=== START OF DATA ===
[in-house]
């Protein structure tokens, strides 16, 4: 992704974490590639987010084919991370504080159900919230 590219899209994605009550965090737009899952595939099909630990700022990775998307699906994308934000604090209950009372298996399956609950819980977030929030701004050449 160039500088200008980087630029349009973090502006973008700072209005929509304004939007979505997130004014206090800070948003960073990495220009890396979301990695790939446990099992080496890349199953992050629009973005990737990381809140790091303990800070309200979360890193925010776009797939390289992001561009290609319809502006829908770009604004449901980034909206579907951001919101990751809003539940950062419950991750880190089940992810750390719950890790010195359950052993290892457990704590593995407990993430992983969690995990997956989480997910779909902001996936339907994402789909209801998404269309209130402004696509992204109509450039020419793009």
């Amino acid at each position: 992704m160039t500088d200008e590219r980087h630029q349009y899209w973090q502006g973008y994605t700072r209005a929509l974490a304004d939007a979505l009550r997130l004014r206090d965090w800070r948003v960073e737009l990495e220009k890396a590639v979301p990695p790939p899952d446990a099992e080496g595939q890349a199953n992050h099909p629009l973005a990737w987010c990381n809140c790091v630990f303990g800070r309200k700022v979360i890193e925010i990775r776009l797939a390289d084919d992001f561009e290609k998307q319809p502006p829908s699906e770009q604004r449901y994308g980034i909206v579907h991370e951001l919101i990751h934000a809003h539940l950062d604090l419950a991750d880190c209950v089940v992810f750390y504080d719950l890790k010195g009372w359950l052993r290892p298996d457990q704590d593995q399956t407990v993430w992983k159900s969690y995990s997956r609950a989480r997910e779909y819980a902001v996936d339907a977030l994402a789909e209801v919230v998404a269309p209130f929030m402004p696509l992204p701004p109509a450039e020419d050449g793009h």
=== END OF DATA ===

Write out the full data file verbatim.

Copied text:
[in-house]
């Protein structure tokens, strides 16, 4: 992704974490590639987010084919991370504080159900919230 590219899209994605009550965090737009899952595939099909630990700022990775998307699906994308934000604090209950009372298996399956609950819980977030929030701004050449 160039500088200008980087630029349009973090502006973008700072209005929509304004939007979505997130004014206090800070948003960073990495220009890396979301990695790939446990099992080496890349199953992050629009973005990737990381809140790091303990800070309200979360890193925010776009797939390289992001561009290609319809502006829908770009604004449901980034909206579907951001919101990751809003539940950062419950991750880190089940992810750390719950890790010195359950052993290892457990704590593995407990993430992983969690995990997956989480997910779909902001996936339907994402789909209801998404269309209130402004696509992204109509450039020419793009």
């Amino acid at each position: 992704m160039t500088d200008e590219r980087h630029q349009y899209w973090q502006g973008y994605t700072r209005a929509l974490a304004d939007a979505l009550r997130l004014r206090d965090w800070r948003v960073e737009l990495e220009k890396a590639v979301p990695p790939p899952d446990a099992e080496g595939q890349a199953n992050h099909p629009l973005a990737w987010c990381n809140c790091v630990f303990g800070r309200k700022v979360i890193e925010i990775r776009l797939a390289d084919d992001f561009e290609k998307q319809p502006p829908s699906e770009q604004r449901y994308g980034i909206v579907h991370e951001l919101i990751h934000a809003h539940l950062d604090l419950a991750d880190c209950v089940v992810f750390y504080d719950l890790k010195g009372w359950l052993r290892p298996d457990q704590d593995q399956t407990v993430w992983k159900s969690y995990s997956r609950a989480r997910e779909y819980a902001v996936d339907a977030l994402a789909e209801v919230v998404a269309p209130f929030m402004p696509l992204p701004p109509a450039e020419d050449g793009h």